Two more Americans have been confirmed to be affected by unexplained health attacks against U.S. diplomats in Cuba, the United States said Tuesday, raising the total number of victims to 21.
The additional two individuals appear to be cases that were only recently reported but occurred in the past. The State Department said no new, medically confirmed "incidents'' have taken place since the most recent one in late August. Earlier this month, the U.S. disclosed there had been another incident in August after previously saying the attacks had stopped.
It's possible the number could grow even higher as more cases are discovered. State Department spokeswoman Heather Nauert said the U.S. continues to assess American personnel.
The U.S. citizens were members of the American diplomatic community, the U.S. said. Officials have said previously that the incidents, deemed "health attacks'' by Secretary of State Rex Tillerson, affected diplomats posted to the Embassy in Havana along with family members who live with them.
The U.S. didn't say how serious the newly disclosed incidents were. But the State Department said it was providing "the best possible medical evaluation and care'' throughout the ordeal, including aid from a medical officer on staff at the embassy.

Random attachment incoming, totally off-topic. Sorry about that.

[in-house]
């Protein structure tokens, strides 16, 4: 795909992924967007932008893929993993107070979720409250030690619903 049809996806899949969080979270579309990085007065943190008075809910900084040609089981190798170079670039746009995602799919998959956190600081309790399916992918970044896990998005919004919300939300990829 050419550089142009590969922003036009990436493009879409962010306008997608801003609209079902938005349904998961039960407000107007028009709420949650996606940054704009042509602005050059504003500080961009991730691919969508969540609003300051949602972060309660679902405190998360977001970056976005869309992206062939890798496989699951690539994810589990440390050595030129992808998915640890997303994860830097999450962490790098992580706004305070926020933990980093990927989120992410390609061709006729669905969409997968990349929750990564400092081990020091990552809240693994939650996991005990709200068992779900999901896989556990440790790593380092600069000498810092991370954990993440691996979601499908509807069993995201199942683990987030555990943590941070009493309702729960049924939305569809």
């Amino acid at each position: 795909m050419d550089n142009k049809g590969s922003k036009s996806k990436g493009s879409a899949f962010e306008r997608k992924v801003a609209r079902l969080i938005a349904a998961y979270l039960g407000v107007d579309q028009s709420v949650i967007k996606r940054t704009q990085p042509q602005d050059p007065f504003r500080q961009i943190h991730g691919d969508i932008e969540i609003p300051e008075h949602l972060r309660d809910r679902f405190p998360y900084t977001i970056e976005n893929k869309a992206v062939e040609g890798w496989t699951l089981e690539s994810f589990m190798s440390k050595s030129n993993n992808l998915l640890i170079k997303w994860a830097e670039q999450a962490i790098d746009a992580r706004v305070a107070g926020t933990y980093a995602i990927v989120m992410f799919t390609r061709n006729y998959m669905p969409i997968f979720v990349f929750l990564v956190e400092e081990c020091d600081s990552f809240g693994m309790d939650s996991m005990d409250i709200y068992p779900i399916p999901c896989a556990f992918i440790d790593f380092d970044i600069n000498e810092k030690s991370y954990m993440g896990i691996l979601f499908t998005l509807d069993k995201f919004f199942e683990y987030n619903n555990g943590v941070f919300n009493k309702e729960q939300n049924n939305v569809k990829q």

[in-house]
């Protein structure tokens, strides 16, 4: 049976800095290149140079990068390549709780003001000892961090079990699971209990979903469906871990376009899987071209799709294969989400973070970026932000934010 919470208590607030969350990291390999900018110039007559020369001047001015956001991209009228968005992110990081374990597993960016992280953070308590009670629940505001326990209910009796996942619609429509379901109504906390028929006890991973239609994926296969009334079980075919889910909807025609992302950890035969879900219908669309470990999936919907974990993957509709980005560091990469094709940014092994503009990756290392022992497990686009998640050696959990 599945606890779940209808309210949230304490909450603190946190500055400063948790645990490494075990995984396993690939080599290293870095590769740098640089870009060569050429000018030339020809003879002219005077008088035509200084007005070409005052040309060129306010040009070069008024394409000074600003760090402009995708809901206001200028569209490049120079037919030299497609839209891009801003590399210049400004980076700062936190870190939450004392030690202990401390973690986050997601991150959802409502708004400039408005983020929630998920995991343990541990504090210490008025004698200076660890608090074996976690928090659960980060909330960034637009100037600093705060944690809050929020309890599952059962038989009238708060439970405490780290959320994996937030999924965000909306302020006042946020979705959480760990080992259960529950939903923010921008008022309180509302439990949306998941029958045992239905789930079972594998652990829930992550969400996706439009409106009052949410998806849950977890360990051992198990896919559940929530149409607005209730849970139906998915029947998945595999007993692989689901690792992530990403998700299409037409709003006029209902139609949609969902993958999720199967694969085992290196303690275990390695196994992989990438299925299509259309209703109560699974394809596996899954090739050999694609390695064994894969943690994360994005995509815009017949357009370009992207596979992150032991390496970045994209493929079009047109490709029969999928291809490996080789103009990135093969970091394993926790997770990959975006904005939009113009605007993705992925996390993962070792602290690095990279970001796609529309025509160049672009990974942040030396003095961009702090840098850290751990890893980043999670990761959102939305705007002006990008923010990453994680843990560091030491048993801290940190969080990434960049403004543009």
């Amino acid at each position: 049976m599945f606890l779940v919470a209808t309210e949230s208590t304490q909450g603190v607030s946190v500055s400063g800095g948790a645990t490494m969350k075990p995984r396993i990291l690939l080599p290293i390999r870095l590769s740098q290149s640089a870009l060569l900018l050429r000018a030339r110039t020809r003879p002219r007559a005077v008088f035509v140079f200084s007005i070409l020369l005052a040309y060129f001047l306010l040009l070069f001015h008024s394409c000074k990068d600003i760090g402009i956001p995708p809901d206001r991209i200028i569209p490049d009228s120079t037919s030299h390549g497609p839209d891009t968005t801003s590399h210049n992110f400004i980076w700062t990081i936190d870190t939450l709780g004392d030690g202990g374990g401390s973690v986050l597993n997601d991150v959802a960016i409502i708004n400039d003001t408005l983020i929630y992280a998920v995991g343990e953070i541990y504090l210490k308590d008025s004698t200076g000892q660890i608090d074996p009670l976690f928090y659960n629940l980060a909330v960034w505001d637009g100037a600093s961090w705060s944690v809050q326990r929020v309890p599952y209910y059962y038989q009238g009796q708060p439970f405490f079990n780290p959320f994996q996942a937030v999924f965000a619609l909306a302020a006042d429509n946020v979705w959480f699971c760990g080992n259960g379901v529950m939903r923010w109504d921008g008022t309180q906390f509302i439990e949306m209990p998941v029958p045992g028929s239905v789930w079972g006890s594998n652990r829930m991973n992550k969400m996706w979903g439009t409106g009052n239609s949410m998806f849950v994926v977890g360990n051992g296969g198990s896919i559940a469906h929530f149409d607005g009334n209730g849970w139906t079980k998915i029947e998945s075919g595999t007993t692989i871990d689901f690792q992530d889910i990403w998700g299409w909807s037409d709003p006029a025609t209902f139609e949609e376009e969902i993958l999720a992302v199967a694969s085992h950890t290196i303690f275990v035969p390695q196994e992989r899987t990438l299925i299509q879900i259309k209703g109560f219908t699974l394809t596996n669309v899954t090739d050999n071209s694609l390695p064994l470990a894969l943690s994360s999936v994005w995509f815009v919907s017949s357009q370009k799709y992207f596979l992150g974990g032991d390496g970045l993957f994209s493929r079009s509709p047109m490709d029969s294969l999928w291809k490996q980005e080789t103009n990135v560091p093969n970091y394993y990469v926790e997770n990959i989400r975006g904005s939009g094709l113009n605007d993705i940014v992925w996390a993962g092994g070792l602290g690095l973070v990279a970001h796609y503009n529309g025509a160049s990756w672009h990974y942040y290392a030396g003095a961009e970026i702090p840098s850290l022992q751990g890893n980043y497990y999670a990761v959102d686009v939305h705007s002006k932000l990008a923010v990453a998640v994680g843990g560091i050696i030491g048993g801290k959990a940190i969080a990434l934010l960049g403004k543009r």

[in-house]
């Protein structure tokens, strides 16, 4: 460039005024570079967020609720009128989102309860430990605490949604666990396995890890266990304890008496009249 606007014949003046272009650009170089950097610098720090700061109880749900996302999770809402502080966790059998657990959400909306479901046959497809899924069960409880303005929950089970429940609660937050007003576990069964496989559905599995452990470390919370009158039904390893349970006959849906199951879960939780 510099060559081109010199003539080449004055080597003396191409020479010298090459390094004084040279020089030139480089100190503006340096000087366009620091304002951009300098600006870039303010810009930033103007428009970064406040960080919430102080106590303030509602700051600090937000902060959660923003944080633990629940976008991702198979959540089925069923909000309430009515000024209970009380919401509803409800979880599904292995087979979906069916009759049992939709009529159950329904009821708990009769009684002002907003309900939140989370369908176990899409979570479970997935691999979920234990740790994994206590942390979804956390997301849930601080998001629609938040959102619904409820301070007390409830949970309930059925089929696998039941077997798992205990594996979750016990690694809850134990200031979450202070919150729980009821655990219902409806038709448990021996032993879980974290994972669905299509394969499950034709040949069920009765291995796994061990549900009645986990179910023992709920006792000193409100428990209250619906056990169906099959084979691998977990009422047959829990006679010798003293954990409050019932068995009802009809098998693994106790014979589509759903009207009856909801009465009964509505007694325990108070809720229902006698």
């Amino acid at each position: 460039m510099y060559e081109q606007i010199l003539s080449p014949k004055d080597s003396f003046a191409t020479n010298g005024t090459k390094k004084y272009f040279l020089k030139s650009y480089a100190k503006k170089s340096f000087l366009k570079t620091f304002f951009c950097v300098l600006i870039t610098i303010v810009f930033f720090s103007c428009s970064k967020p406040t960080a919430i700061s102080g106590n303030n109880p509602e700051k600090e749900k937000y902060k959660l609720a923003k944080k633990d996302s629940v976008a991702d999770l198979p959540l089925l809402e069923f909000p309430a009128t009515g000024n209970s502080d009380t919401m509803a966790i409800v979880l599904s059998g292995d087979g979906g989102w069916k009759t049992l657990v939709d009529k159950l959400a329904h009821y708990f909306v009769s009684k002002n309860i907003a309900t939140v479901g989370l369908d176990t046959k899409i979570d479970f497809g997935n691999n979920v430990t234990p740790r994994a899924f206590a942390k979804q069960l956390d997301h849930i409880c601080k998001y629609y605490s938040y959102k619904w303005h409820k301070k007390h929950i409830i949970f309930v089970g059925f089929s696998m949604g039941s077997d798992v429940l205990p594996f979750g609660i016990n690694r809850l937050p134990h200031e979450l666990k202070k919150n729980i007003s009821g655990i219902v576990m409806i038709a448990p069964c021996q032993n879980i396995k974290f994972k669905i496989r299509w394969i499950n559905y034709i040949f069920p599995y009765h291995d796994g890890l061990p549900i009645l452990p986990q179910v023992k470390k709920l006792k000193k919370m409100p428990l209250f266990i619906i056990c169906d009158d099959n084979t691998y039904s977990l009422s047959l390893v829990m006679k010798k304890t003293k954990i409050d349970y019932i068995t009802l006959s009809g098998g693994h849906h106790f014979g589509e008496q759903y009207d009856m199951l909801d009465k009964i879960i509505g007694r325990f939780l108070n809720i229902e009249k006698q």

The union representing American diplomats has said mild traumatic brain injury is among the diagnoses given to some diplomats victimized in the attacks. The American Foreign Service Association has said permanent hearing loss was another diagnosis, and additional symptoms had included brain swelling, severe headaches, loss of balance and "cognitive disruption.''
The evolving U.S. assessment indicated investigators were still far from any thorough understanding of what transpired in the attacks, which started in the fall of 2016. The U.S. has described them as unprecedented.
As the bizarre saga has unfolded, the U.S. has encouraged its diplomats to report any strange physical sensations. So it's unclear whether some symptoms being attributed to the attacks might actually turn out to be unrelated.
Notably, the U.S. has avoided accusing Cuba's government of being behind the attacks. The U.S. did expel two Cuban diplomats, but the State Department emphasized that was in protest of the Cubans' failure to protect the safety of American diplomats while on their soil, not an indication the U.S. felt that Havana masterminded it.
U.S. investigators have been searching to identify a device that could have harmed the health of the diplomats, believed to have been attacked in their homes in Havana, but officials have said no device had been found.